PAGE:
CHMP issues positive opinion for expanded use of Tresiba & Victoza in type 2 diabetes

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The Committee for Medicinal Products for Human Use (CHMP) issued positive opinions for expanded use of Tresiba (insulin degludec) and Victoza (liraglutide) in type 2 diabetes.

Once the European Commission approves the label expansion, physicians will be able to prescribe Tresiba, the once-daily, long-acting basal insulin in combination with GLP-1 receptor agonists, such as Victoza. Similarly, Victoza, the once-daily human glucagon-like peptide-1 (GLP-1 analogue), can be prescribed in combination with a basal insulin.

Tresiba was approved in Europe in 2013 for once-daily use in adults with type 1 and type 2 diabetes as a monotherapy and in combination with oral anti diabetic (OAD) medicinal products or with mealtime insulin1. Victoza was approved in Europe in 2009 for the treatment of type 2 diabetes in adults in combination with OADs.

“This is excellent news for patients with type 2 diabetes and their physicians. The update expands the options physicians have to individualise therapy for their patients and help them achieve glycaemic targets, especially if they have concerns about hypoglycaemia and weight gain,” said Professor Chantal Mathieu, Katholieke Universiteit Leuven, Belgium, the lead study investigator of the BEGINT: VICTOZA ADD-ON trial.

The CHMP recommendation for both Tresiba and Victoza was based on efficacy and tolerability data from four phase 3 clinical trials. All four trials were conducted in adults with type 2 diabetes.

Pivotal data came from the BEGINT: VICTOZA ADD-ON3 26-week open-label extension to a 104-week clinical trial in which 57% of patients treated with Tresiba in combination with metformin achieved a target HbA1c <7%. Patients who did not achieve the HbA1c target were randomised to receive either a single dose of NovoRapid (insulin aspart), with the largest meal or once-daily Victoza in addition to Tresiba and metformin for 26 weeks.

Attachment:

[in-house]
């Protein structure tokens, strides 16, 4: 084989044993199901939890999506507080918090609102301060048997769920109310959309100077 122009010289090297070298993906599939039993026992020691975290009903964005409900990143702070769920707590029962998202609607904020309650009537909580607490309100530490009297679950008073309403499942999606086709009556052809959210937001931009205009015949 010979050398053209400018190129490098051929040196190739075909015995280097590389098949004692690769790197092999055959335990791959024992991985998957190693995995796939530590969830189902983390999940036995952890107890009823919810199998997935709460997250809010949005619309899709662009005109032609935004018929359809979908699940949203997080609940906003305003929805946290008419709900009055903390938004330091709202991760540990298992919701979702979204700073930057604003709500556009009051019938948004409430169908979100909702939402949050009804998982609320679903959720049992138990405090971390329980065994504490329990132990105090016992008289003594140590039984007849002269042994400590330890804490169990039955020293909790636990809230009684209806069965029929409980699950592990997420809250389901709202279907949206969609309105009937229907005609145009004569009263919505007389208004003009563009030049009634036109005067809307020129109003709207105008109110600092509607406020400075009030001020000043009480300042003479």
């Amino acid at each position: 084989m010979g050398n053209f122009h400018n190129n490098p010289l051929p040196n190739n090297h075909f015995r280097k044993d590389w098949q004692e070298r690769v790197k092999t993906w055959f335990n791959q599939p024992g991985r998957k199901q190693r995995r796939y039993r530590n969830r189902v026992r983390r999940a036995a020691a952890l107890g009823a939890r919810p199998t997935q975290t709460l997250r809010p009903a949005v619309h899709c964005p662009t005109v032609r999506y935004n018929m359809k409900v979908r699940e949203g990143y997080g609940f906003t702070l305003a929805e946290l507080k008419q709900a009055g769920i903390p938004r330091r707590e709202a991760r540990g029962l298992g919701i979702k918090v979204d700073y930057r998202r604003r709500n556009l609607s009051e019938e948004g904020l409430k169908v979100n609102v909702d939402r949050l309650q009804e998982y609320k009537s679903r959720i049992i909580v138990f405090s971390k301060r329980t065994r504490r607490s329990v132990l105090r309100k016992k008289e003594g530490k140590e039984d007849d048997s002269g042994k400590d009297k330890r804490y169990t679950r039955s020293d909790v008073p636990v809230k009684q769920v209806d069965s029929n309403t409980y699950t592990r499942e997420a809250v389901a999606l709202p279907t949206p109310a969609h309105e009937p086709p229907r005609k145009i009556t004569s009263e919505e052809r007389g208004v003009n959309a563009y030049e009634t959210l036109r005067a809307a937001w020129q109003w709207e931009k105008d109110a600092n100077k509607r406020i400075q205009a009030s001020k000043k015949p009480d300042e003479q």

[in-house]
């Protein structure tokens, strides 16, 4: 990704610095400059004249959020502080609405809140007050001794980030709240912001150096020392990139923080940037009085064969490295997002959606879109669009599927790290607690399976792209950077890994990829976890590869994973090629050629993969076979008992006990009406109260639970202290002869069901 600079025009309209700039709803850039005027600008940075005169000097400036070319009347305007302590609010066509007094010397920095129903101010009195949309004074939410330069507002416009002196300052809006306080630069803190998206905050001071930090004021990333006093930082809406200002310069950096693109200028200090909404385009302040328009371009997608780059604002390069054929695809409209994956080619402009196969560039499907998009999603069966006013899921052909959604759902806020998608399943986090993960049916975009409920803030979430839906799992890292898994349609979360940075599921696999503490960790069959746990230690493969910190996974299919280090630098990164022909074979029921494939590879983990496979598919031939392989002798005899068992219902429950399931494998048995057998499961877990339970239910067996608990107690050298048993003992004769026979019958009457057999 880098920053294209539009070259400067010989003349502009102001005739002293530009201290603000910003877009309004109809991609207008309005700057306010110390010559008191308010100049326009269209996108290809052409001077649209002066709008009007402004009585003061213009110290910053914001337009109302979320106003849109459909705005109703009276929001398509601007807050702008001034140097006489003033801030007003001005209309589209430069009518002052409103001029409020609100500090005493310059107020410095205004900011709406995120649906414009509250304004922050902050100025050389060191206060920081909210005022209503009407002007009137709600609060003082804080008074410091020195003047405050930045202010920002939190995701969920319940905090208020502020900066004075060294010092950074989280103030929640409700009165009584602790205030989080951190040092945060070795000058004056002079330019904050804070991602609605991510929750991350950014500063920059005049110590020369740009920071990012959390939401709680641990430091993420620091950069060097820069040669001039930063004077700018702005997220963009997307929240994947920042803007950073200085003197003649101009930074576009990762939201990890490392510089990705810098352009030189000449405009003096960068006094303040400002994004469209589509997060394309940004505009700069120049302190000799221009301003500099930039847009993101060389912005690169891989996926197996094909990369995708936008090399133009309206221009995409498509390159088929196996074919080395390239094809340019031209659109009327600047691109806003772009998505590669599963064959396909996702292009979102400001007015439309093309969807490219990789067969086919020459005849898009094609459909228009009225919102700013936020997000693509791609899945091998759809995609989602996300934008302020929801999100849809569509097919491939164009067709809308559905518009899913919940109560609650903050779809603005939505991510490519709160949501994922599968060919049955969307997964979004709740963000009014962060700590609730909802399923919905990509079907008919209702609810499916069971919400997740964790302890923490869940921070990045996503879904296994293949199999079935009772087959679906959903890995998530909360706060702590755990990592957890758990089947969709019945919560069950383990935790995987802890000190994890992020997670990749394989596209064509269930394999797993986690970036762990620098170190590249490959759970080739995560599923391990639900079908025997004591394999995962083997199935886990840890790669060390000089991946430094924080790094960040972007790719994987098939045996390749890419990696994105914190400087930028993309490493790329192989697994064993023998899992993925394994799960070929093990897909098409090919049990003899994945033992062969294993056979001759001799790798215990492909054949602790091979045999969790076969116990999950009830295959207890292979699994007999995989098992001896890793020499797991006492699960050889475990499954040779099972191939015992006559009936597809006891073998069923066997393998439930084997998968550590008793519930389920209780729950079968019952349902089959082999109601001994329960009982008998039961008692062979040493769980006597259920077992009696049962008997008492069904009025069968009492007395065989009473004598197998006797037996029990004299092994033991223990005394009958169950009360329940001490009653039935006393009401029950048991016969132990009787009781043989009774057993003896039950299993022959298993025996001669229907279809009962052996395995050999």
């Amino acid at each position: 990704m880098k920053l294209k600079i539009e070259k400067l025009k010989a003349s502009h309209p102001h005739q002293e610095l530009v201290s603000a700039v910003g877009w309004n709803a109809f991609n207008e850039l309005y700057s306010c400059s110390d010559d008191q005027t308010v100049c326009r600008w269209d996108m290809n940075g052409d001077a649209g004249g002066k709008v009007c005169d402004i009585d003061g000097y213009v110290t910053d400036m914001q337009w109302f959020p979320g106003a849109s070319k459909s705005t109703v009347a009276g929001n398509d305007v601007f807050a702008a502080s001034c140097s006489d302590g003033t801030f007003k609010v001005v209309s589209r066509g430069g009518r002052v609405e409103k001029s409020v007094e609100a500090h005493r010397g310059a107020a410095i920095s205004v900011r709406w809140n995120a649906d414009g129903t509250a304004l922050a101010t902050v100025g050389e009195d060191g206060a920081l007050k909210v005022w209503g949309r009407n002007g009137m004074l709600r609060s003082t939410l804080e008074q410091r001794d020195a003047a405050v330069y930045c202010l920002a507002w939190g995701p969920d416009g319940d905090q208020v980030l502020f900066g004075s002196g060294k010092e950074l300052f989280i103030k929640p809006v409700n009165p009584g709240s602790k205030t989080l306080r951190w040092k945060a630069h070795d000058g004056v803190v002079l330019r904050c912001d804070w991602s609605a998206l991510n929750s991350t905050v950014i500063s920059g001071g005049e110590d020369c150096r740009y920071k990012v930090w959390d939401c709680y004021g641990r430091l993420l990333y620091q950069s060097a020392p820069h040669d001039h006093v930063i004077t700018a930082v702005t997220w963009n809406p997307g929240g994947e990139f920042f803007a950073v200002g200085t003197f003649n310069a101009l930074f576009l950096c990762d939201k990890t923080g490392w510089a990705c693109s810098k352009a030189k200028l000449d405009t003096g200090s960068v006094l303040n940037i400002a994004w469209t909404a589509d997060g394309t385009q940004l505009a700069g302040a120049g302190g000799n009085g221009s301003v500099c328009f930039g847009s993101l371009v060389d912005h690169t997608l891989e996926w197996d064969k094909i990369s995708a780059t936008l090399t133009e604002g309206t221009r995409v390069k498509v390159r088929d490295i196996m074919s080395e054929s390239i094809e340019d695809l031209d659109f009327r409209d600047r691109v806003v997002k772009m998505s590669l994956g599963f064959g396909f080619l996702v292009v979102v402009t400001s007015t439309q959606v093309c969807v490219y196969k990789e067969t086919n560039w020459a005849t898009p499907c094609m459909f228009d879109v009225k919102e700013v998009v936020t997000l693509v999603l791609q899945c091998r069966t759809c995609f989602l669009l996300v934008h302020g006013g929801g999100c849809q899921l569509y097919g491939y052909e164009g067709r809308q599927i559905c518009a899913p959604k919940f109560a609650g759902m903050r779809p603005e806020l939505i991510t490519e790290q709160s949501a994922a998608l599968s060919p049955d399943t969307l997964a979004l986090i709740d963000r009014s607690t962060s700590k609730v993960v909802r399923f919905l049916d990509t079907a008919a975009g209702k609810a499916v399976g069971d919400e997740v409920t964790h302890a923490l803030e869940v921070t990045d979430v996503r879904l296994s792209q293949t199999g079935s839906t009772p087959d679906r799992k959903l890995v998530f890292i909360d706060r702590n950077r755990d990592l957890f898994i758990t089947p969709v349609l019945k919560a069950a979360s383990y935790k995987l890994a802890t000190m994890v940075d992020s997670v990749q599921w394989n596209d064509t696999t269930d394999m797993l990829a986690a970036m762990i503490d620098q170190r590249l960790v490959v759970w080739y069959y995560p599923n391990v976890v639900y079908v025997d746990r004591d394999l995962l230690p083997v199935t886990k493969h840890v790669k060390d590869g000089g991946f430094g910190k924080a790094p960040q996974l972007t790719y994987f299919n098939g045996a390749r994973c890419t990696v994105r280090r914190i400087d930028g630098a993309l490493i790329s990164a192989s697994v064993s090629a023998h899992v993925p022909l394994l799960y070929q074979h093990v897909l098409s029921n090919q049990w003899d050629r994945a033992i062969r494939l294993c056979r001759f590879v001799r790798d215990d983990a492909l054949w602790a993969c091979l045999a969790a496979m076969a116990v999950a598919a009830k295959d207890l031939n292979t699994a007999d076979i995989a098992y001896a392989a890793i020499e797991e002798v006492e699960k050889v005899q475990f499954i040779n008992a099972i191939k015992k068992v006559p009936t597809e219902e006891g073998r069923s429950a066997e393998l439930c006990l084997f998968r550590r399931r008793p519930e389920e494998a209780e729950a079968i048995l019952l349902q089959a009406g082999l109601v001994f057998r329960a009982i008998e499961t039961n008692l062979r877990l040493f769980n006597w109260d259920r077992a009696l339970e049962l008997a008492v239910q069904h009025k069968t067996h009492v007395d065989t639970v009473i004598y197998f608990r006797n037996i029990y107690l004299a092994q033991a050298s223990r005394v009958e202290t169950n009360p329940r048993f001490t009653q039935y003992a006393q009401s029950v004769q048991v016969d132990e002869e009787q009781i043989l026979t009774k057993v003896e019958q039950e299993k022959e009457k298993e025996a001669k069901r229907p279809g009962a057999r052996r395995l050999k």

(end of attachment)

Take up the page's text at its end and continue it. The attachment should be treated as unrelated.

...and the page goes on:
Tresiba (insulin degludec) is the global brand name for insulin degludec, a basal insulin discovered and developed by Novo Nordisk. Once-daily Tresiba provides a long duration of action beyond 42 hours, allowing for flexibility in day-to-day dosing time when needed with a minimum of eight hours and a maximum of 40 hours between injections, without compromising efficacy or risk of hypoglycaemia. Tresiba has been studied in a large-scale clinical trial programme, BEGINT, examining its impact on glucose control, hypoglycaemia and flexibility in day-to-day dosing time when needed. Tresiba has received regulatory approval in Argentina, Aruba, Bangladesh, Brazil, Chile, El Salvador, the EU, Iceland, India, Japan, Lebanon, Lichtenstein, Macedonia, Mexico, Norway, Russia and Switzerland.

Victoza (liraglutide) is a human glucagon-like peptide-1 (GLP-1) analogue with an amino acid sequence 97% similar to endogenous human GLP-1. Like natural GLP-1, Victoza® works by stimulating the beta cells to release insulin and suppressing glucagon secretion from the alpha cells only when blood sugar levels are high. Due to this glucose-dependent mechanism of action, Victoza is associated with a low rate of hypoglycaemia. In addition, Victoza reduces body weight and body fat mass through mechanisms involving reduced appetite and lowered food intake.

Victoza was launched in the EU in 2009 and is commercially available in more than 65 countries globally. Currently, there are more than 790,000 patients receiving Victoza worldwide7. In the US, Victoza was approved on 25 January 2010 as an adjunct to diet and exercise to improve blood sugar control in adults with type 2 diabetes.

Source: PharmaBiz

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